Thursday, February 27, 2014

What I learnt about training - from buying a new car....

Always great fun to drive off in new wheels - but boy, did I get an empathy wake-up call about how learners experience new skills.  Yes, I am an experienced (old) driver, with lots of mileage on me.  Nonetheless, the world keeps spinning and cars are not what they used to be....

So, my timely reminders are:

1. It all looks so easy when the trainer explains it to you.  Yes, seems so straightforward when you are an observer.  When the trainer leaves and you are in traffic, working out where the indicator is and how to get in to reverse, it is not as simple as it seems.

So big AHA for me is:

Follow the DEDICT model because rapid-fire explanations of new skills just waft over people's heads - 



Demonstrate Slowly




2. Allow for question time.  If all the instructions descend on a learner without time for questions, the learning is simply not embedded.  If the learner is not asking questions, they are not absorbing the information.  Prompt them to ask questions as they might be fearful of showing themselves up as not being up to speed on things.

Research shows that the best way of reviewing your work before an exam, is to respond to questions.  If you ask yourself questions about the information, and practice recalling that information, this will greatly improve your ability to recall items on the test.

3. Build your empathy quotient.  Yes, you as a trainer know the material backwards and forwards.  You have been through it several times and can probably do it in your sleep.  BUT your learner is not in that fortunate position - they might be seeing things for the very first time and might be at the stages of unconscious or conscious INcompetence.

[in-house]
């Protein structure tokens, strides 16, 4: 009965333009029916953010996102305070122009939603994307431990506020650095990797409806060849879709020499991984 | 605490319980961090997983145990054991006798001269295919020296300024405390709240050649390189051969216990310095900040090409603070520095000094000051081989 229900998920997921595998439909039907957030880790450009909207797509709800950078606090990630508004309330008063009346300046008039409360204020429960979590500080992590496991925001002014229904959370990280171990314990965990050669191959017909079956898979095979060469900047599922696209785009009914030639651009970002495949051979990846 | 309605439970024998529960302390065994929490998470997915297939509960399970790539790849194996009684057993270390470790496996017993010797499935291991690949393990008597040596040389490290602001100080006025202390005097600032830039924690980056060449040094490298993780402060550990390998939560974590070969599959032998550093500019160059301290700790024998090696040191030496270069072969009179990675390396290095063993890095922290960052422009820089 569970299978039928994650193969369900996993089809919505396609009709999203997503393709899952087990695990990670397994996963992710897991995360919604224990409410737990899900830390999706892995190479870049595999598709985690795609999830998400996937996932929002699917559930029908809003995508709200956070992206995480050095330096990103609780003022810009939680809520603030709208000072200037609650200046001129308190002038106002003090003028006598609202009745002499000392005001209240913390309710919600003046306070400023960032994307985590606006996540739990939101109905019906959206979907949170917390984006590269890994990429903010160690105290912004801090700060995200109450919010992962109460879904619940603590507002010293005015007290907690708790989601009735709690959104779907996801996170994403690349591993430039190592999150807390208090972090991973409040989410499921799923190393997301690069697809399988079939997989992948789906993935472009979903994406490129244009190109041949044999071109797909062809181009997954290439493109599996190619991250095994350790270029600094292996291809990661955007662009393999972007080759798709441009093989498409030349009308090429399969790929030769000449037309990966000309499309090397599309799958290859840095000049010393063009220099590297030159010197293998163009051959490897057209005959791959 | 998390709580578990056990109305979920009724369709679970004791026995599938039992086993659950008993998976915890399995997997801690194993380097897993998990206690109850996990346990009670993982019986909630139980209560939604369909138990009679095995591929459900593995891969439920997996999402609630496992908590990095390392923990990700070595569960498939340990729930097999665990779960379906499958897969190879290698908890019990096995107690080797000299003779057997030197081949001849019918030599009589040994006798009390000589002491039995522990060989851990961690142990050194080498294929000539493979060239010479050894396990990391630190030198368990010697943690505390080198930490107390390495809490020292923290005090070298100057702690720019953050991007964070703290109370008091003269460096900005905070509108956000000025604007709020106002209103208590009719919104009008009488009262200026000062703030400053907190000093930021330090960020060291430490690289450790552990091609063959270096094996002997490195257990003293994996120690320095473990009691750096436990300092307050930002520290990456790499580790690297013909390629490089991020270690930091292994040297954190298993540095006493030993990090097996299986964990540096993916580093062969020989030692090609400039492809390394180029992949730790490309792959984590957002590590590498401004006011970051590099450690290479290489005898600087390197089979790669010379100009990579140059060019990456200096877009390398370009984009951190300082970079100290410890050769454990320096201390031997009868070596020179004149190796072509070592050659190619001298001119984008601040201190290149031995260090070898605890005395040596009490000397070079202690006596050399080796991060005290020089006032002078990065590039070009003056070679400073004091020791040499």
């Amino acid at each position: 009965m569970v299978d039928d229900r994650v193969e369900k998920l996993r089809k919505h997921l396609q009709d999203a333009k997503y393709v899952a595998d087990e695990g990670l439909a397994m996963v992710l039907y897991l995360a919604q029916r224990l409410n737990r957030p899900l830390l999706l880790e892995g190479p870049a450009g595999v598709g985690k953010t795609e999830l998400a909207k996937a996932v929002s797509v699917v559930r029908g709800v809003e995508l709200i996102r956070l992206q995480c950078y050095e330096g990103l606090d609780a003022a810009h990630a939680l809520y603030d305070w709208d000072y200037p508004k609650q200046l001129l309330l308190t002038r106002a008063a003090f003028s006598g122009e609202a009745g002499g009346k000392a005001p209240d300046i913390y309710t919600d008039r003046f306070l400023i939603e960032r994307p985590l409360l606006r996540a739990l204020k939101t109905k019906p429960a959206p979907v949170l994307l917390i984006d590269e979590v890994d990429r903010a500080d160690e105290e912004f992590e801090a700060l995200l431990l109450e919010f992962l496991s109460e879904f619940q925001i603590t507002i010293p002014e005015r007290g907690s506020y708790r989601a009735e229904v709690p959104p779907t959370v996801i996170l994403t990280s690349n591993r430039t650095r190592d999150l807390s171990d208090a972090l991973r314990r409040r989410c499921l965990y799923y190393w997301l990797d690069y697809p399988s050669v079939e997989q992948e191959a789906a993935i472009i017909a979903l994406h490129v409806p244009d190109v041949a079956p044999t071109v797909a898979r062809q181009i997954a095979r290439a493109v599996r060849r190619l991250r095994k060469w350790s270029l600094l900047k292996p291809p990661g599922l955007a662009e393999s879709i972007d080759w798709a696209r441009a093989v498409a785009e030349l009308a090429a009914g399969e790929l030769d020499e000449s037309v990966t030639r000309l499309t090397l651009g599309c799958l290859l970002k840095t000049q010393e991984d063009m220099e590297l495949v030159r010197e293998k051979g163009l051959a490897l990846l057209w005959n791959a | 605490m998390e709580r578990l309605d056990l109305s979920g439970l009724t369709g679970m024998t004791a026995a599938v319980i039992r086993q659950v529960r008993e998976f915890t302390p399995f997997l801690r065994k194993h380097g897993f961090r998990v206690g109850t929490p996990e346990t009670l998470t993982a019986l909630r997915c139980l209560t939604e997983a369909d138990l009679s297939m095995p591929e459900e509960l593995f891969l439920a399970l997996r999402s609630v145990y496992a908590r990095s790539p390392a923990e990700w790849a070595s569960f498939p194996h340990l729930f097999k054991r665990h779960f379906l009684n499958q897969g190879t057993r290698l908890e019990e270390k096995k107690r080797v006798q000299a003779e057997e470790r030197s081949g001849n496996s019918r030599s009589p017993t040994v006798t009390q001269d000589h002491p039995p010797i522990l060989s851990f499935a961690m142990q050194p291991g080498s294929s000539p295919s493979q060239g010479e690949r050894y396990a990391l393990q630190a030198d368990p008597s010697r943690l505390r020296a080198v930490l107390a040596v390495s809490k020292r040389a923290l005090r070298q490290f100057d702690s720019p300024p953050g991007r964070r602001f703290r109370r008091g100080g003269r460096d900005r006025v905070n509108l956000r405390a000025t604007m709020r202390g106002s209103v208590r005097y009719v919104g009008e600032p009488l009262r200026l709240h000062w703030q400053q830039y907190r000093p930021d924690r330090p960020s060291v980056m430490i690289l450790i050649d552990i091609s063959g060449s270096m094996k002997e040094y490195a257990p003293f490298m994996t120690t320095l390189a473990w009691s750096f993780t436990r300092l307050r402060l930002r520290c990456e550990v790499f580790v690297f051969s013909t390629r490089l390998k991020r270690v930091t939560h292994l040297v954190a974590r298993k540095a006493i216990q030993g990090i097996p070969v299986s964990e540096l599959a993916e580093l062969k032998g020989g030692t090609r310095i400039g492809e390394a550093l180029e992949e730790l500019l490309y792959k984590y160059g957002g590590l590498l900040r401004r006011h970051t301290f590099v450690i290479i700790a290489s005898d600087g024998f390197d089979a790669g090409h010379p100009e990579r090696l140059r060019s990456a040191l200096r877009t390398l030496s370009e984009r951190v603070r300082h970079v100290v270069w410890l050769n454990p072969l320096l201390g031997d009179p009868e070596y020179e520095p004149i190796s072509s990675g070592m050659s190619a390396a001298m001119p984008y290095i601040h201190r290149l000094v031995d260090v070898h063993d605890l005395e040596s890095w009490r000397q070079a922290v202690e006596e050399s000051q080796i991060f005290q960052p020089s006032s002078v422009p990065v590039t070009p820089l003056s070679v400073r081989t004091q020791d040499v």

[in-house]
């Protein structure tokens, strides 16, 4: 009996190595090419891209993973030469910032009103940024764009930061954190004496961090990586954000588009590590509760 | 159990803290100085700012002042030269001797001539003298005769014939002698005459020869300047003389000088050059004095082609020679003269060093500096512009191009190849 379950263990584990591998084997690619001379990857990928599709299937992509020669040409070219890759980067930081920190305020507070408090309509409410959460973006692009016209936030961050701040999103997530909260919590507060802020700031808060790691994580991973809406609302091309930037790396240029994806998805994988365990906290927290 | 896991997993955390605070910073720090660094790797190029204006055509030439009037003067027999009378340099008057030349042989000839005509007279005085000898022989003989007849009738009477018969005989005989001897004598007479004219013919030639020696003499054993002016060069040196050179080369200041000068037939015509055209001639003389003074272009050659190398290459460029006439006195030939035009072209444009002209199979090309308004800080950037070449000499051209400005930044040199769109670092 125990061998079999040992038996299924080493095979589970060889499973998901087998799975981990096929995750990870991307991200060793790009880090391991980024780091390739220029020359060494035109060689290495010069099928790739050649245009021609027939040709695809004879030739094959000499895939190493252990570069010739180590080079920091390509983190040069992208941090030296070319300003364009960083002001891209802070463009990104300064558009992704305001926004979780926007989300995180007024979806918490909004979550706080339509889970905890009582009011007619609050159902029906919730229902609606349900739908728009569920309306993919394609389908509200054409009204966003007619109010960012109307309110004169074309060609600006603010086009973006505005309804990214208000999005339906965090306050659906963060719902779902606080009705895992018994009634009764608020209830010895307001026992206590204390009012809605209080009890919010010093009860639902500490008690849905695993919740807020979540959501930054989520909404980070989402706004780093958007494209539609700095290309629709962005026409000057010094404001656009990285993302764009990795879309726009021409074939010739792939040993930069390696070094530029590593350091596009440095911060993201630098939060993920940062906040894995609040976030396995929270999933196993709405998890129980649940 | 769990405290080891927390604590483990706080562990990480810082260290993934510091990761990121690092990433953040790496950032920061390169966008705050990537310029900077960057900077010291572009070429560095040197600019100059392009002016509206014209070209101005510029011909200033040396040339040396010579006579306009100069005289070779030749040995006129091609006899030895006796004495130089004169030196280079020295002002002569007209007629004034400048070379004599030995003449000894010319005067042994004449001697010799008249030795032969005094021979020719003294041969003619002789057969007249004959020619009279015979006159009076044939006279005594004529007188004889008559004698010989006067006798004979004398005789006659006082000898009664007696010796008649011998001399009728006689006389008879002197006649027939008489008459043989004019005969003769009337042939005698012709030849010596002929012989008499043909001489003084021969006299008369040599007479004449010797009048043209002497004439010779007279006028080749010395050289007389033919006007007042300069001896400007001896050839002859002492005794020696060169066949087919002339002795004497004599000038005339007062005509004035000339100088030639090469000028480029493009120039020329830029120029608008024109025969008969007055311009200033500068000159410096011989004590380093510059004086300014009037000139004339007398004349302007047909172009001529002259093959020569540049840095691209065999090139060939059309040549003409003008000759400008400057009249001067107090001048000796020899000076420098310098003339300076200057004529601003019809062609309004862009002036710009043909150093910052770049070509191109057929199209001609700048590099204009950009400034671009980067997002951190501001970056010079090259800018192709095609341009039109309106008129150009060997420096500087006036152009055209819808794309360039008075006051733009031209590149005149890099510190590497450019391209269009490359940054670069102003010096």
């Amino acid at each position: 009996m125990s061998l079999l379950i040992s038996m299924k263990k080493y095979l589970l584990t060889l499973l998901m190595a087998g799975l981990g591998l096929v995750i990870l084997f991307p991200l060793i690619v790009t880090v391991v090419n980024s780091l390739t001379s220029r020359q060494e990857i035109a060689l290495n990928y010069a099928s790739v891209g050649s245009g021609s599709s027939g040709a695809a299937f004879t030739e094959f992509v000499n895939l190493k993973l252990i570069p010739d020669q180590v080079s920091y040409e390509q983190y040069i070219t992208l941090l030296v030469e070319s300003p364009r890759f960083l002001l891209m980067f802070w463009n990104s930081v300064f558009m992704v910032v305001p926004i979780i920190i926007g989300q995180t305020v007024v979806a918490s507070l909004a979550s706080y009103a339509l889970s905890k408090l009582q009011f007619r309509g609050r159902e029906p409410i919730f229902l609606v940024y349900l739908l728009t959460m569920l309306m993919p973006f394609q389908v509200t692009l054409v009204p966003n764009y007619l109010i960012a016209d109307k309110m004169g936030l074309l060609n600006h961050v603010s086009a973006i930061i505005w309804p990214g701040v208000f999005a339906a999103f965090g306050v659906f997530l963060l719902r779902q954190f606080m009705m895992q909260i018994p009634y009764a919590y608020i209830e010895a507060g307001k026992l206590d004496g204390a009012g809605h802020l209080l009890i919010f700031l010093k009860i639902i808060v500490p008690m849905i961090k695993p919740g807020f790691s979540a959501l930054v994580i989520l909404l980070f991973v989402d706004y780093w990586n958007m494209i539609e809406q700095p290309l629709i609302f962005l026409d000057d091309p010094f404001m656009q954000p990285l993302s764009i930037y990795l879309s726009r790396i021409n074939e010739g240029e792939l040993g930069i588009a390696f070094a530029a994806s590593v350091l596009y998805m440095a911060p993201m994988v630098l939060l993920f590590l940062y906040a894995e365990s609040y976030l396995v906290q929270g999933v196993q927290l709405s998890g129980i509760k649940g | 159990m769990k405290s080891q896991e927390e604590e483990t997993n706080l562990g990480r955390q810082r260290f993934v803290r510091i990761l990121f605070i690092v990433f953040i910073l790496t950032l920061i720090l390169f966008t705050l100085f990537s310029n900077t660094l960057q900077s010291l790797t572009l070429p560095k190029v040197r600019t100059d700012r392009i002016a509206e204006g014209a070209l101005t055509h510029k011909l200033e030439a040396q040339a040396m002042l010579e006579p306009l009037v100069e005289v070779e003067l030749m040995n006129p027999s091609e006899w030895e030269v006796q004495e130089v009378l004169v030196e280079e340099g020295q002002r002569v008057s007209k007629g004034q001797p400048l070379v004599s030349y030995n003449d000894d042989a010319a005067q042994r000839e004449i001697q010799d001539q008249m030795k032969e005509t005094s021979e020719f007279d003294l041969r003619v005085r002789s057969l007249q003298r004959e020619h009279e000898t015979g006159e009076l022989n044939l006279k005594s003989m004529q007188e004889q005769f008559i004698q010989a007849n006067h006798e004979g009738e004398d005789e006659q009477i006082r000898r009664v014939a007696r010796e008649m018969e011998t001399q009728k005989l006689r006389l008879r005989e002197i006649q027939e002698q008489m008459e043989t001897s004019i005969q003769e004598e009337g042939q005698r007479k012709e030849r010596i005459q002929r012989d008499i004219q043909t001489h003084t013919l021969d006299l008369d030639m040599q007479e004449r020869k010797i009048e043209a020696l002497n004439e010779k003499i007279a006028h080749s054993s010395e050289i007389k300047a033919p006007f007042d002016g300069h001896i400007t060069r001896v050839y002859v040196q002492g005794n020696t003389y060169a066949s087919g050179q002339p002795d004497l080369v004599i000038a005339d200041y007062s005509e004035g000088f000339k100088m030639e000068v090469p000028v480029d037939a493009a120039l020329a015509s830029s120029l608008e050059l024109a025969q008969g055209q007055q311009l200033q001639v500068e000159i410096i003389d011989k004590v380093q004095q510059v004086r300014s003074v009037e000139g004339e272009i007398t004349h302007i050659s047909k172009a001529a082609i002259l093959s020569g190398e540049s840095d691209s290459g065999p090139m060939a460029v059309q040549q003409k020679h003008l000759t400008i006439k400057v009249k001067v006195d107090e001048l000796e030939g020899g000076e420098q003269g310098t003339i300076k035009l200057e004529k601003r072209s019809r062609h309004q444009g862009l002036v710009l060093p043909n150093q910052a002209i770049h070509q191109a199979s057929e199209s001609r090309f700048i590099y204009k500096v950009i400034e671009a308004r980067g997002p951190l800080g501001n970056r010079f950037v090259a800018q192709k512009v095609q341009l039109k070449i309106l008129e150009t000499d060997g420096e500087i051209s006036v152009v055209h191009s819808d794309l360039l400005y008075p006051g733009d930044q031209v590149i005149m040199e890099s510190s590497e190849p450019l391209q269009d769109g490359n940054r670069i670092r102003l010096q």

They are experiencing feelings ranging from fear through to nervousness and even anxiety.
If we do not acknowledge these feelings, we risk undermining their confidence and as the stress factor rises, so retention decreases. 

4. Building confidence is sometimes more important than the skills themselves!  When the learners feel good about themselves, they are more likely to try out the new skills in many different contexts.  

When the vehicle was at a standstill, I had time to think through all the options.  When I was out on the road and the circumstances varied, suddenly moments of panic emerge as I encountered situations where I had to really think carefully before responding.

I was lucky to  be able to draw on my experience as a driver in the past and if we as trainers can make the links to what is known by the learners, there is a better chance that they will feel that level of confidence to try out the new stuff.

5.  Praise and praise!!  Positive reinforcement has been an old tool in the bag and it is still very effective.  

Have a look at our Train the Designer program to build your bench strength in learning design:

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